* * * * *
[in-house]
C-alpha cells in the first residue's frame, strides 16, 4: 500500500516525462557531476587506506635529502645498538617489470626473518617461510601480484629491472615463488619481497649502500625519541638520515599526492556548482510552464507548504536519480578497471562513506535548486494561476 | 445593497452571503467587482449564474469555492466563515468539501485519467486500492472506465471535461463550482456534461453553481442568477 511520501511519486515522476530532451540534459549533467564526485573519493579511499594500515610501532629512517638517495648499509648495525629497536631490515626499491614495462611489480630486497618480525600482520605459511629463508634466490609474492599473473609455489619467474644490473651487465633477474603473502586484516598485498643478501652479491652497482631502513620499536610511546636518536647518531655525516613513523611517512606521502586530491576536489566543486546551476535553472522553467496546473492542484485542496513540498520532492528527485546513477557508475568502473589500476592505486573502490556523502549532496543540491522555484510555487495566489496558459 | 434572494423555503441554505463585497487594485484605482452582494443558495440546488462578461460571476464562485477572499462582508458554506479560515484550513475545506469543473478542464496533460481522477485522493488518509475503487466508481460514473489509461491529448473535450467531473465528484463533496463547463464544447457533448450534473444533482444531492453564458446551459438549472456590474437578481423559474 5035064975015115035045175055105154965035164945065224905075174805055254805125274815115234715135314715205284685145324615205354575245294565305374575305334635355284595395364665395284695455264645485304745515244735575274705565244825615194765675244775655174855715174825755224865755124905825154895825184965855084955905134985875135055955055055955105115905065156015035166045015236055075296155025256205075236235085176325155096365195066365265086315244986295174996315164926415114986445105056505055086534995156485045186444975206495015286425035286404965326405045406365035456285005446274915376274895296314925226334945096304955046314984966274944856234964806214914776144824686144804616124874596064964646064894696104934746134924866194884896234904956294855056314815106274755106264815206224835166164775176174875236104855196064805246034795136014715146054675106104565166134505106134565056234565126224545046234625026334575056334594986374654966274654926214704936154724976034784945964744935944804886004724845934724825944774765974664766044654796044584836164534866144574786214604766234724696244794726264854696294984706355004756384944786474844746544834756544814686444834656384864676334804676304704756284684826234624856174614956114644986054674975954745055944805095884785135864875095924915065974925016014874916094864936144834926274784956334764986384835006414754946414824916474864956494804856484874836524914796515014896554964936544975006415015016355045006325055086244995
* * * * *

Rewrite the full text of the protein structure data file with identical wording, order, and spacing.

[in-house]
C-alpha cells in the first residue's frame, strides 16, 4: 500500500516525462557531476587506506635529502645498538617489470626473518617461510601480484629491472615463488619481497649502500625519541638520515599526492556548482510552464507548504536519480578497471562513506535548486494561476 | 445593497452571503467587482449564474469555492466563515468539501485519467486500492472506465471535461463550482456534461453553481442568477 511520501511519486515522476530532451540534459549533467564526485573519493579511499594500515610501532629512517638517495648499509648495525629497536631490515626499491614495462611489480630486497618480525600482520605459511629463508634466490609474492599473473609455489619467474644490473651487465633477474603473502586484516598485498643478501652479491652497482631502513620499536610511546636518536647518531655525516613513523611517512606521502586530491576536489566543486546551476535553472522553467496546473492542484485542496513540498520532492528527485546513477557508475568502473589500476592505486573502490556523502549532496543540491522555484510555487495566489496558459 | 434572494423555503441554505463585497487594485484605482452582494443558495440546488462578461460571476464562485477572499462582508458554506479560515484550513475545506469543473478542464496533460481522477485522493488518509475503487466508481460514473489509461491529448473535450467531473465528484463533496463547463464544447457533448450534473444533482444531492453564458446551459438549472456590474437578481423559474 5035064975015115035045175055105154965035164945065224905075174805055254805125274815115234715135314715205284685145324615205354575245294565305374575305334635355284595395364665395284695455264645485304745515244735575274705565244825615194765675244775655174855715174825755224865755124905825154895825184965855084955905134985875135055955055055955105115905065156015035166045015236055075296155025256205075236235085176325155096365195066365265086315244986295174996315164926415114986445105056505055086534995156485045186444975206495015286425035286404965326405045406365035456285005446274915376274895296314925226334945096304955046314984966274944856234964806214914776144824686144804616124874596064964646064894696104934746134924866194884896234904956294855056314815106274755106264815206224835166164775176174875236104855196064805246034795136014715146054675106104565166134505106134565056234565126224545046234625026334575056334594986374654966274654926214704936154724976034784945964744935944804886004724845934724825944774765974664766044654796044584836164534866144574786214604766234724696244794726264854696294984706355004756384944786474844746544834756544814686444834656384864676334804676304704756284684826234624856174614956114644986054674975954745055944805095884785135864875095924915065974925016014874916094864936144834926274784956334764986384835006414754946414824916474864956494804856484874836524914796515014896554964936544975006415015016355045006325055086244995